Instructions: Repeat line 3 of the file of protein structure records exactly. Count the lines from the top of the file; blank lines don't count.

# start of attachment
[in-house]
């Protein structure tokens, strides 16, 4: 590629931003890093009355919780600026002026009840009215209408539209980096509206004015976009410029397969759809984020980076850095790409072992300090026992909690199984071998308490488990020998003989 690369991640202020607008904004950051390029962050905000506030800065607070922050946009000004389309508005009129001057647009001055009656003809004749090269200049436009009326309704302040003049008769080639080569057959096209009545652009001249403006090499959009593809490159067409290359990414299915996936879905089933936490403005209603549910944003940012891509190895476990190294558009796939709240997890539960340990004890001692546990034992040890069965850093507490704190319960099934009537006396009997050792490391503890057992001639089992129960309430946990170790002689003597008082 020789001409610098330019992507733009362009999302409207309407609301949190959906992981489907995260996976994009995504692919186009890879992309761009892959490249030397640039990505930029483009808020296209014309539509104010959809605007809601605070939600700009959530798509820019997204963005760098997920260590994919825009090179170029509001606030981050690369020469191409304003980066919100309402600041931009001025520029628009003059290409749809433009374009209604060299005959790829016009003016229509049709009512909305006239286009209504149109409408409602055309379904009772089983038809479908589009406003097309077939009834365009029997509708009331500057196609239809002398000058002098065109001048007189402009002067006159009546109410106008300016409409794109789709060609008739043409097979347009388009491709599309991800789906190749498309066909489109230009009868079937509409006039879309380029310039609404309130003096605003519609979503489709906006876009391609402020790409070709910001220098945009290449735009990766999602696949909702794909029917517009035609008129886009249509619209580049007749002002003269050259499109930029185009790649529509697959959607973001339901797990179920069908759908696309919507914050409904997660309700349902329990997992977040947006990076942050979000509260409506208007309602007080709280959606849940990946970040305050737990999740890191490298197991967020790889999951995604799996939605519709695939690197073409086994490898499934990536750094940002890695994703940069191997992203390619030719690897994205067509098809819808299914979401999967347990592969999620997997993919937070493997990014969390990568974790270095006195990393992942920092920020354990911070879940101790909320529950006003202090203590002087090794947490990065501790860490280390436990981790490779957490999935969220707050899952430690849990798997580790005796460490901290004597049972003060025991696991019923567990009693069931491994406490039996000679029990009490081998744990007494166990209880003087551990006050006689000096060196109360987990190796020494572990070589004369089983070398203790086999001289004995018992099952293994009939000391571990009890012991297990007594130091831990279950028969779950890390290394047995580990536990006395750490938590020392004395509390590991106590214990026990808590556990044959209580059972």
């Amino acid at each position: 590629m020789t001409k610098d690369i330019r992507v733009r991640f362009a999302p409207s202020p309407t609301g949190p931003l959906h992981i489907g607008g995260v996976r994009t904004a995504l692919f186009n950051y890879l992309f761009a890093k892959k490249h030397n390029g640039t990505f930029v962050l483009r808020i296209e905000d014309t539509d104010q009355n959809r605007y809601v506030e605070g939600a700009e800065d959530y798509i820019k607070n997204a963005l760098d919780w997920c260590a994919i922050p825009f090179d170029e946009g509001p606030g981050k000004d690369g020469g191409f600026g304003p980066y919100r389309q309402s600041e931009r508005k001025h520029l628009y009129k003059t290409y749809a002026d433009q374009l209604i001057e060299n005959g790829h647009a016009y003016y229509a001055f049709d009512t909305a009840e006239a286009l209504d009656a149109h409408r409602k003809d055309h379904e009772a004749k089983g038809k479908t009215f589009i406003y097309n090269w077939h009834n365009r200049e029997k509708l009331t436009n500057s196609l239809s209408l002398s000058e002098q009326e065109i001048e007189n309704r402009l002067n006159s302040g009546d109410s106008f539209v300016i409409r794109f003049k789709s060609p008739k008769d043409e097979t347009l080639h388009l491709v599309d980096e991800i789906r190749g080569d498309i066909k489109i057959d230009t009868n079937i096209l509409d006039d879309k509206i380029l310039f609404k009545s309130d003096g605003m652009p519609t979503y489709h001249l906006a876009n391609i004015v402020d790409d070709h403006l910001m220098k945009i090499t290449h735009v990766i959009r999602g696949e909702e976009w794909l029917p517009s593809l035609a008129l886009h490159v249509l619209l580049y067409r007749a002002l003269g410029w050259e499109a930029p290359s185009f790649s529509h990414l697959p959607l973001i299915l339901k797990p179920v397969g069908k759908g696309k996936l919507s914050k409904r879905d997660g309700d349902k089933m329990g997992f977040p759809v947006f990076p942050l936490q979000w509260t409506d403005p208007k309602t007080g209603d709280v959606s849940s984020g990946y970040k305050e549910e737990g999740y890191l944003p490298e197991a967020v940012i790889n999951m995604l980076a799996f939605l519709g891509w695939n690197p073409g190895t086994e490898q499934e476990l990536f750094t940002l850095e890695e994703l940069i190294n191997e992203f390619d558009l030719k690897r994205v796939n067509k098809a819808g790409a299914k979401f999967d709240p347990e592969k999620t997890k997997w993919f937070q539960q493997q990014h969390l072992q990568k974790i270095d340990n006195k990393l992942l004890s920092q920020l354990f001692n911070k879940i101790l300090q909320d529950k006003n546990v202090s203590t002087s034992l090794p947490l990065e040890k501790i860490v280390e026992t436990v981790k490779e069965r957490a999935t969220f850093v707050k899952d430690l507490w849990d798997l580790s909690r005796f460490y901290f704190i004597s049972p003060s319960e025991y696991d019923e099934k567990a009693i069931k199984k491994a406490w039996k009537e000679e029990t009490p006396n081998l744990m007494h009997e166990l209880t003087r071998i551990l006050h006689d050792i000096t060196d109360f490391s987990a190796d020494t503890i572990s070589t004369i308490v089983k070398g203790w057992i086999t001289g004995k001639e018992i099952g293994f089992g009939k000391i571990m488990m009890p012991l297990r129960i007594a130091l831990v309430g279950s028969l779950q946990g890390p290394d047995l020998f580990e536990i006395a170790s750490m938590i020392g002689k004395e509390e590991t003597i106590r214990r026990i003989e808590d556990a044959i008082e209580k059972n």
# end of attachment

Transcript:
């Amino acid at each position: 590629m020789t001409k610098d690369i330019r992507v733009r991640f362009a999302p409207s202020p309407t609301g949190p931003l959906h992981i489907g607008g995260v996976r994009t904004a995504l692919f186009n950051y890879l992309f761009a890093k892959k490249h030397n390029g640039t990505f930029v962050l483009r808020i296209e905000d014309t539509d104010q009355n959809r605007y809601v506030e605070g939600a700009e800065d959530y798509i820019k607070n997204a963005l760098d919780w997920c260590a994919i922050p825009f090179d170029e946009g509001p606030g981050k000004d690369g020469g191409f600026g304003p980066y919100r389309q309402s600041e931009r508005k001025h520029l628009y009129k003059t290409y749809a002026d433009q374009l209604i001057e060299n005959g790829h647009a016009y003016y229509a001055f049709d009512t909305a009840e006239a286009l209504d009656a149109h409408r409602k003809d055309h379904e009772a004749k089983g038809k479908t009215f589009i406003y097309n090269w077939h009834n365009r200049e029997k509708l009331t436009n500057s196609l239809s209408l002398s000058e002098q009326e065109i001048e007189n309704r402009l002067n006159s302040g009546d109410s106008f539209v300016i409409r794109f003049k789709s060609p008739k008769d043409e097979t347009l080639h388009l491709v599309d980096e991800i789906r190749g080569d498309i066909k489109i057959d230009t009868n079937i096209l509409d006039d879309k509206i380029l310039f609404k009545s309130d003096g605003m652009p519609t979503y489709h001249l906006a876009n391609i004015v402020d790409d070709h403006l910001m220098k945009i090499t290449h735009v990766i959009r999602g696949e909702e976009w794909l029917p517009s593809l035609a008129l886009h490159v249509l619209l580049y067409r007749a002002l003269g410029w050259e499109a930029p290359s185009f790649s529509h990414l697959p959607l973001i299915l339901k797990p179920v397969g069908k759908g696309k996936l919507s914050k409904r879905d997660g309700d349902k089933m329990g997992f977040p759809v947006f990076p942050l936490q979000w509260t409506d403005p208007k309602t007080g209603d709280v959606s849940s984020g990946y970040k305050e549910e737990g999740y890191l944003p490298e197991a967020v940012i790889n999951m995604l980076a799996f939605l519709g891509w695939n690197p073409g190895t086994e490898q499934e476990l990536f750094t940002l850095e890695e994703l940069i190294n191997e992203f390619d558009l030719k690897r994205v796939n067509k098809a819808g790409a299914k979401f999967d709240p347990e592969k999620t997890k997997w993919f937070q539960q493997q990014h969390l072992q990568k974790i270095d340990n006195k990393l992942l004890s920092q920020l354990f001692n911070k879940i101790l300090q909320d529950k006003n546990v202090s203590t002087s034992l090794p947490l990065e040890k501790i860490v280390e026992t436990v981790k490779e069965r957490a999935t969220f850093v707050k899952d430690l507490w849990d798997l580790s909690r005796f460490y901290f704190i004597s049972p003060s319960e025991y696991d019923e099934k567990a009693i069931k199984k491994a406490w039996k009537e000679e029990t009490p006396n081998l744990m007494h009997e166990l209880t003087r071998i551990l006050h006689d050792i000096t060196d109360f490391s987990a190796d020494t503890i572990s070589t004369i308490v089983k070398g203790w057992i086999t001289g004995k001639e018992i099952g293994f089992g009939k000391i571990m488990m009890p012991l297990r129960i007594a130091l831990v309430g279950s028969l779950q946990g890390p290394d047995l020998f580990e536990i006395a170790s750490m938590i020392g002689k004395e509390e590991t003597i106590r214990r026990i003989e808590d556990a044959i008082e209580k059972n």